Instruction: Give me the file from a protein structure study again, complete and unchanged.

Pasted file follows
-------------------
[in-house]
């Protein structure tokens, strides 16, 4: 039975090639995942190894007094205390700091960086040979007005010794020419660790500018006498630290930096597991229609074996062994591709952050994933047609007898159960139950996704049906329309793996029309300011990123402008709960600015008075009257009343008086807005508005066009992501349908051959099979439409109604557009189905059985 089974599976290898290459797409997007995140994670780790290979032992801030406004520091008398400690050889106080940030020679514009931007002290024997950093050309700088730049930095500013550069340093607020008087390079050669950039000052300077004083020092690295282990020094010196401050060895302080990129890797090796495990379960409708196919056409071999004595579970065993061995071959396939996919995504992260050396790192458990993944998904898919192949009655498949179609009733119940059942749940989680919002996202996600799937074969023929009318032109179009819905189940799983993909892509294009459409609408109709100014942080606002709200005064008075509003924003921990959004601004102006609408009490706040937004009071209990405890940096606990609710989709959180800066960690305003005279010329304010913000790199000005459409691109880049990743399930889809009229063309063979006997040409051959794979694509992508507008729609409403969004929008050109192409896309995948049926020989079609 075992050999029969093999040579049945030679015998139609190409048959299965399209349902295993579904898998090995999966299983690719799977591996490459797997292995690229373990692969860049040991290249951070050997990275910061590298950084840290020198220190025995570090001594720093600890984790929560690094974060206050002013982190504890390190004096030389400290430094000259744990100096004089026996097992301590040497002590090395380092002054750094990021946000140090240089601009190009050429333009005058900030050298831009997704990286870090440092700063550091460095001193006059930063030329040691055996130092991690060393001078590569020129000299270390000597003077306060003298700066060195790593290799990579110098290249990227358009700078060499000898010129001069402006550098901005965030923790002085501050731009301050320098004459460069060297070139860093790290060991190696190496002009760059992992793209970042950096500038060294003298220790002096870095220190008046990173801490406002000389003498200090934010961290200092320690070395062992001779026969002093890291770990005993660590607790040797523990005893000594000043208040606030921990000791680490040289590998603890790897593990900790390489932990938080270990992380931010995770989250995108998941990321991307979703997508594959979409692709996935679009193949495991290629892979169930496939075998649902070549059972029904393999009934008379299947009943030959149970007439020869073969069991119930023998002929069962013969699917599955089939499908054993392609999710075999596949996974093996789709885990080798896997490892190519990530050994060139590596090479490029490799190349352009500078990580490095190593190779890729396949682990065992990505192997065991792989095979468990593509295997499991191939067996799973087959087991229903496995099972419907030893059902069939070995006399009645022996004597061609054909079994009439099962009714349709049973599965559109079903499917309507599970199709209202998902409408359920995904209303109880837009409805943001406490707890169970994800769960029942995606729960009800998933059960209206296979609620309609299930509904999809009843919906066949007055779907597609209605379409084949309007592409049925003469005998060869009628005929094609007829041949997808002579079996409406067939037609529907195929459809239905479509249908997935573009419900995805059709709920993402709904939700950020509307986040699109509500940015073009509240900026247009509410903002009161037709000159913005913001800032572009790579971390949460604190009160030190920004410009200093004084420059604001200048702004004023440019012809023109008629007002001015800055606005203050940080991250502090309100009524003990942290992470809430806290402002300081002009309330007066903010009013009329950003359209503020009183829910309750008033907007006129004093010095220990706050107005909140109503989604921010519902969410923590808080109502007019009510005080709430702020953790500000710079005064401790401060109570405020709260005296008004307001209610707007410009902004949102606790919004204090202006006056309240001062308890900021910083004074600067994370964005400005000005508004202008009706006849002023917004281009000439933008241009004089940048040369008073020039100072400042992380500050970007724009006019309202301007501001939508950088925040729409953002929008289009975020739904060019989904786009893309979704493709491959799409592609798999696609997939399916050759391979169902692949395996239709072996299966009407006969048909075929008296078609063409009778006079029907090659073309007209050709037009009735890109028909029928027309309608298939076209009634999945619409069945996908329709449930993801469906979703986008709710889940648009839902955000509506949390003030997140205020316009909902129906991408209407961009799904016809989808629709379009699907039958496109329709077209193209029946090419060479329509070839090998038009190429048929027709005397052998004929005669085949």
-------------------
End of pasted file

[in-house]
């Protein structure tokens, strides 16, 4: 039975090639995942190894007094205390700091960086040979007005010794020419660790500018006498630290930096597991229609074996062994591709952050994933047609007898159960139950996704049906329309793996029309300011990123402008709960600015008075009257009343008086807005508005066009992501349908051959099979439409109604557009189905059985 089974599976290898290459797409997007995140994670780790290979032992801030406004520091008398400690050889106080940030020679514009931007002290024997950093050309700088730049930095500013550069340093607020008087390079050669950039000052300077004083020092690295282990020094010196401050060895302080990129890797090796495990379960409708196919056409071999004595579970065993061995071959396939996919995504992260050396790192458990993944998904898919192949009655498949179609009733119940059942749940989680919002996202996600799937074969023929009318032109179009819905189940799983993909892509294009459409609408109709100014942080606002709200005064008075509003924003921990959004601004102006609408009490706040937004009071209990405890940096606990609710989709959180800066960690305003005279010329304010913000790199000005459409691109880049990743399930889809009229063309063979006997040409051959794979694509992508507008729609409403969004929008050109192409896309995948049926020989079609 075992050999029969093999040579049945030679015998139609190409048959299965399209349902295993579904898998090995999966299983690719799977591996490459797997292995690229373990692969860049040991290249951070050997990275910061590298950084840290020198220190025995570090001594720093600890984790929560690094974060206050002013982190504890390190004096030389400290430094000259744990100096004089026996097992301590040497002590090395380092002054750094990021946000140090240089601009190009050429333009005058900030050298831009997704990286870090440092700063550091460095001193006059930063030329040691055996130092991690060393001078590569020129000299270390000597003077306060003298700066060195790593290799990579110098290249990227358009700078060499000898010129001069402006550098901005965030923790002085501050731009301050320098004459460069060297070139860093790290060991190696190496002009760059992992793209970042950096500038060294003298220790002096870095220190008046990173801490406002000389003498200090934010961290200092320690070395062992001779026969002093890291770990005993660590607790040797523990005893000594000043208040606030921990000791680490040289590998603890790897593990900790390489932990938080270990992380931010995770989250995108998941990321991307979703997508594959979409692709996935679009193949495991290629892979169930496939075998649902070549059972029904393999009934008379299947009943030959149970007439020869073969069991119930023998002929069962013969699917599955089939499908054993392609999710075999596949996974093996789709885990080798896997490892190519990530050994060139590596090479490029490799190349352009500078990580490095190593190779890729396949682990065992990505192997065991792989095979468990593509295997499991191939067996799973087959087991229903496995099972419907030893059902069939070995006399009645022996004597061609054909079994009439099962009714349709049973599965559109079903499917309507599970199709209202998902409408359920995904209303109880837009409805943001406490707890169970994800769960029942995606729960009800998933059960209206296979609620309609299930509904999809009843919906066949007055779907597609209605379409084949309007592409049925003469005998060869009628005929094609007829041949997808002579079996409406067939037609529907195929459809239905479509249908997935573009419900995805059709709920993402709904939700950020509307986040699109509500940015073009509240900026247009509410903002009161037709000159913005913001800032572009790579971390949460604190009160030190920004410009200093004084420059604001200048702004004023440019012809023109008629007002001015800055606005203050940080991250502090309100009524003990942290992470809430806290402002300081002009309330007066903010009013009329950003359209503020009183829910309750008033907007006129004093010095220990706050107005909140109503989604921010519902969410923590808080109502007019009510005080709430702020953790500000710079005064401790401060109570405020709260005296008004307001209610707007410009902004949102606790919004204090202006006056309240001062308890900021910083004074600067994370964005400005000005508004202008009706006849002023917004281009000439933008241009004089940048040369008073020039100072400042992380500050970007724009006019309202301007501001939508950088925040729409953002929008289009975020739904060019989904786009893309979704493709491959799409592609798999696609997939399916050759391979169902692949395996239709072996299966009407006969048909075929008296078609063409009778006079029907090659073309007209050709037009009735890109028909029928027309309608298939076209009634999945619409069945996908329709449930993801469906979703986008709710889940648009839902955000509506949390003030997140205020316009909902129906991408209407961009799904016809989808629709379009699907039958496109329709077209193209029946090419060479329509070839090998038009190429048929027709005397052998004929005669085949």